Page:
Council House


Wollaton Hall

Holme Pierrepont

Robin Hood Statue

Nottingham Castle

Modern Tram


Theatre Royal


Ye Olde Trip to Jerusalem


Adams Building

Raleigh Industries



NOTTINGHAM (reproduced from Nottm Post 18/06/2018)

By Marjorie Yue
This modest Midlands city ­certainly packs in the history, from ­legendary hero Robin Hood and a love affair with lace to the oldest inn in England, Ye Olde Trip to Jerusalem. 

In December 2017 another bit of history was made when Prince Harry and Meghan Markle made a tour of the city their first official engagement. And it is gearing up for even more star ­treatment in November, when movie Robin Hood with Taron Egerton, is released. ​ 

Walking is the best way to explore the cobbled streets of the Lace Market. And the city’s tram system is a pleasant way of getting around, with some trams named after Nottinghamshire celebs.

Line of Duty star Vicky McClure is one of the most recent, with ice skaters Torvill and Dean, cricketer Stuart Broad and writer DH Lawrence among others.


Nottingham is a top shopping ­spot, with a real pedigree. It is home to the first Boots, which opened in 1849 on Goose Gate. In 1933 the first John Lewis outside London opened, while 1970 saw the launch of a Paul Smith’s fashion store.

Look out for craft beers and local cheeses in Flying Horse Walk. 

For quirky fashion​ and boutiques, go to bohemian Hockley in the creative quarter. 

And high street fave Zara is in an impressive Art Nouveau building on Clumber Street.


Voted the UK’s most haunted building, the Galleries of Justice Museum in the old courthouse and prison reopened last year as the National Justice Museum. 

It showcases a programme of exhibitions, performances and activities proving crime doesn’t pay.


There are three fun-filled floors of interactive games and activities where little and big ones can go wild at the National Videogame Arcade. 

It’s the first ­dedicated to video games, from vintage arcades to virtual reality and Minecraft workshops.


Get a shot with the 7ft bronze statue of the city’s famous outlaw, with bow and arrow primed. He’s been in the shadow of Nottingham Castle since 1952.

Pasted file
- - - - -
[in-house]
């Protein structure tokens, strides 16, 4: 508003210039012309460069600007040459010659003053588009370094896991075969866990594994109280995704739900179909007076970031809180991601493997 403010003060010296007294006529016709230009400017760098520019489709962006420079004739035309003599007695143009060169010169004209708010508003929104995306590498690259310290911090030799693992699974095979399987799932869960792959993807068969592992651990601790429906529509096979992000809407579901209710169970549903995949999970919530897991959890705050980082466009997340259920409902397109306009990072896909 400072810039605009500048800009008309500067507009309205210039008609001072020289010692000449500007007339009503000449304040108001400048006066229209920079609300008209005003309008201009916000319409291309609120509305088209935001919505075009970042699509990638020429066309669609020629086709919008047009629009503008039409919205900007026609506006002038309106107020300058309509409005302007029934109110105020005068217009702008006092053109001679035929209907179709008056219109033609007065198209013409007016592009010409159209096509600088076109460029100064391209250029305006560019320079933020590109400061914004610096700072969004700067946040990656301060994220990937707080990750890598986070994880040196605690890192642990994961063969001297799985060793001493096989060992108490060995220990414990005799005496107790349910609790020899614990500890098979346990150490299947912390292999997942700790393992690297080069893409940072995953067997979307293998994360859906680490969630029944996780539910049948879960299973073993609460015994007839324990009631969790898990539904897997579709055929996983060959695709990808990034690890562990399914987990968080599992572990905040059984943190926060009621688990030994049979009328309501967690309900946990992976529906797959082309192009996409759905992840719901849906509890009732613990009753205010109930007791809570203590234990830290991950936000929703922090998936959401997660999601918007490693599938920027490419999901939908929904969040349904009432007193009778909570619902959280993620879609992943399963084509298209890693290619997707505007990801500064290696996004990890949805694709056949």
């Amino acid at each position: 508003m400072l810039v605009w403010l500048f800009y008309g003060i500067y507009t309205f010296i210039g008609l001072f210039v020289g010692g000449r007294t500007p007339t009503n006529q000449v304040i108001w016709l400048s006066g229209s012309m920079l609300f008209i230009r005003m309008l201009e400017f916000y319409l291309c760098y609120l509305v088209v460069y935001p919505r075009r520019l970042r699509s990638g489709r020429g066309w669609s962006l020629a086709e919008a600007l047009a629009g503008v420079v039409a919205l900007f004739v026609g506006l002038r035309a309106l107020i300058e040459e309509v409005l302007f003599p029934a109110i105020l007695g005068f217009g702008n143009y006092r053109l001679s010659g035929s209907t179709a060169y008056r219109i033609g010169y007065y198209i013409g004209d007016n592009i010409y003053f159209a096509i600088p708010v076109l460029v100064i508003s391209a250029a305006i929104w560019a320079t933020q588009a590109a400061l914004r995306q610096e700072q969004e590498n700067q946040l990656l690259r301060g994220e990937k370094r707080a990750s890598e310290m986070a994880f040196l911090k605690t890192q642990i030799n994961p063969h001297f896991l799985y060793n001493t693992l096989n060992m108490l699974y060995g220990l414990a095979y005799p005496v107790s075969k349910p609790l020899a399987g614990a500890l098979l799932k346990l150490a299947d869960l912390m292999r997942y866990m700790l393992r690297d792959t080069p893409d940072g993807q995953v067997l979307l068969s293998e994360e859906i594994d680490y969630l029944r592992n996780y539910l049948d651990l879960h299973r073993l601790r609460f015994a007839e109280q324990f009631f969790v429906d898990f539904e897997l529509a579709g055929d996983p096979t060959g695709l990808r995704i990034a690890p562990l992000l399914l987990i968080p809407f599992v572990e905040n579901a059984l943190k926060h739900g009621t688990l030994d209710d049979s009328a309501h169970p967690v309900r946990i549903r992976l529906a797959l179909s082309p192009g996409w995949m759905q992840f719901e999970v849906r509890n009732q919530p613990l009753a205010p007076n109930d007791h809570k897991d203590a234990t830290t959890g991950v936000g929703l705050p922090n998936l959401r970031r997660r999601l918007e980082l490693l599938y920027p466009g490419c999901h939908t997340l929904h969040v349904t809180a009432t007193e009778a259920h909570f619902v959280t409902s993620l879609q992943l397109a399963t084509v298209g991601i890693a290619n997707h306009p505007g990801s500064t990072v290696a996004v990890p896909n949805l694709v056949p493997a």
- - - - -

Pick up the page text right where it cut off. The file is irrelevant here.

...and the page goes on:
Join Robin Hood’s merry band on an entertaining walking tour with the city’s legendary son played by a flamboyant Ade Andrews. 

See the Italian-style exterior of former lace warehouse the Adam and Page building, in the Lace Market district. Lace making was at the heart of the city’s industrial revolution but there’s only one firm left making Nottingham lace, used in Diana’s and Kate’s wedding dresses.


At Broadway, Annie’s Burger Shack flips authentic American Rhode Island burgers – Annie hails from New England. Variations include The Lemmy  (from anniesburgershack)

For a meal out that won’t break the bank, Bistrot Pierre on Milton Street combines classic dishes including steak frites with regional favourites such as tarte flambées.

Reserve a table at exclusive “secret” bar Lost Property for a cocktail. It’s decorated with artfully stacked suitcases.


The city’s oldest hotel, the Mercure City Centre George Hotel, blends period features with modern design.


There is very little happening at the moment due to Covid restrictions. The annual Goose Fair which rolls up with 500 attractions at the Forest Recreation Ground (First Thursday in October) sadly was cancelled in 2020

Here in Nottingham we have had our own ‘Dickensian Scrooges’ but thankfully have seen and read more about the numerous acts of philanthropy. In addition to the once family owned business of Boots the Chemist, which is a much admired corporate conglomerate spanning the world, we have the founders of the Raleigh bikes -Richard Morris Woodhead and Paul Eugene Lois Agois, a French citizen who set up what became known as Raleigh Industries.
A much earlier entrepreneur was Thomas Adams, whose name lives on through the magnificent Adams building in Stoney Street within the Lace Market district
The name Birkin, is synonymous with the worldwide emergence of Nottingham’s fine reputation in the manufacture of the much admired Nottingham Lace.
Samuel Morley was an English woollen manufacture, philanthropist,political radical and statesman.
Sir Harry Djanology, Sir Paul Smith and many more modern day businessmen also warrant a place in the local “Hall of Fame”

FOR MORE INFO: click on following link


Nottingham University